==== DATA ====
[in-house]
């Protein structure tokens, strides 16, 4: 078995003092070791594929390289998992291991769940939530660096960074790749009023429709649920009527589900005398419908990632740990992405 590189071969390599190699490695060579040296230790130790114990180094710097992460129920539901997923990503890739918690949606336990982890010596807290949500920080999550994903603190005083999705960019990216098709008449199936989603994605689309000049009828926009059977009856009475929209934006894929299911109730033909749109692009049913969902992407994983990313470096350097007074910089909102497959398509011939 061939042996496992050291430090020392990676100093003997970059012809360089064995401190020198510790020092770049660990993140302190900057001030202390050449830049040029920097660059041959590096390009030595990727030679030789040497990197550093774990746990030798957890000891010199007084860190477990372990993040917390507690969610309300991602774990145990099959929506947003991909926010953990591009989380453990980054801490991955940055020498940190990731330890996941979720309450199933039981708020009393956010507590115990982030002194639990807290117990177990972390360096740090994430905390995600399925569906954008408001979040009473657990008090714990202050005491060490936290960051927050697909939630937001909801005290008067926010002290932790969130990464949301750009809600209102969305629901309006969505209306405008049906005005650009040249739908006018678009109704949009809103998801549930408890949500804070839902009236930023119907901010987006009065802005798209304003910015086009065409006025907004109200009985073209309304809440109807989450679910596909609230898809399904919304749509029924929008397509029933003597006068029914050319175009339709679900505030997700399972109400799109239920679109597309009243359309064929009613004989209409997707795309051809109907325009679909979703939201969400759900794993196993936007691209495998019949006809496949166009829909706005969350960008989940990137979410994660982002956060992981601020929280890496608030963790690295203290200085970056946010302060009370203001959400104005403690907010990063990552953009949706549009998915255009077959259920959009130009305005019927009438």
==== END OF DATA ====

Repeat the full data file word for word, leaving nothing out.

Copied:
[in-house]
């Protein structure tokens, strides 16, 4: 078995003092070791594929390289998992291991769940939530660096960074790749009023429709649920009527589900005398419908990632740990992405 590189071969390599190699490695060579040296230790130790114990180094710097992460129920539901997923990503890739918690949606336990982890010596807290949500920080999550994903603190005083999705960019990216098709008449199936989603994605689309000049009828926009059977009856009475929209934006894929299911109730033909749109692009049913969902992407994983990313470096350097007074910089909102497959398509011939 061939042996496992050291430090020392990676100093003997970059012809360089064995401190020198510790020092770049660990993140302190900057001030202390050449830049040029920097660059041959590096390009030595990727030679030789040497990197550093774990746990030798957890000891010199007084860190477990372990993040917390507690969610309300991602774990145990099959929506947003991909926010953990591009989380453990980054801490991955940055020498940190990731330890996941979720309450199933039981708020009393956010507590115990982030002194639990807290117990177990972390360096740090994430905390995600399925569906954008408001979040009473657990008090714990202050005491060490936290960051927050697909939630937001909801005290008067926010002290932790969130990464949301750009809600209102969305629901309006969505209306405008049906005005650009040249739908006018678009109704949009809103998801549930408890949500804070839902009236930023119907901010987006009065802005798209304003910015086009065409006025907004109200009985073209309304809440109807989450679910596909609230898809399904919304749509029924929008397509029933003597006068029914050319175009339709679900505030997700399972109400799109239920679109597309009243359309064929009613004989209409997707795309051809109907325009679909979703939201969400759900794993196993936007691209495998019949006809496949166009829909706005969350960008989940990137979410994660982002956060992981601020929280890496608030963790690295203290200085970056946010302060009370203001959400104005403690907010990063990552953009949706549009998915255009077959259920959009130009305005019927009438």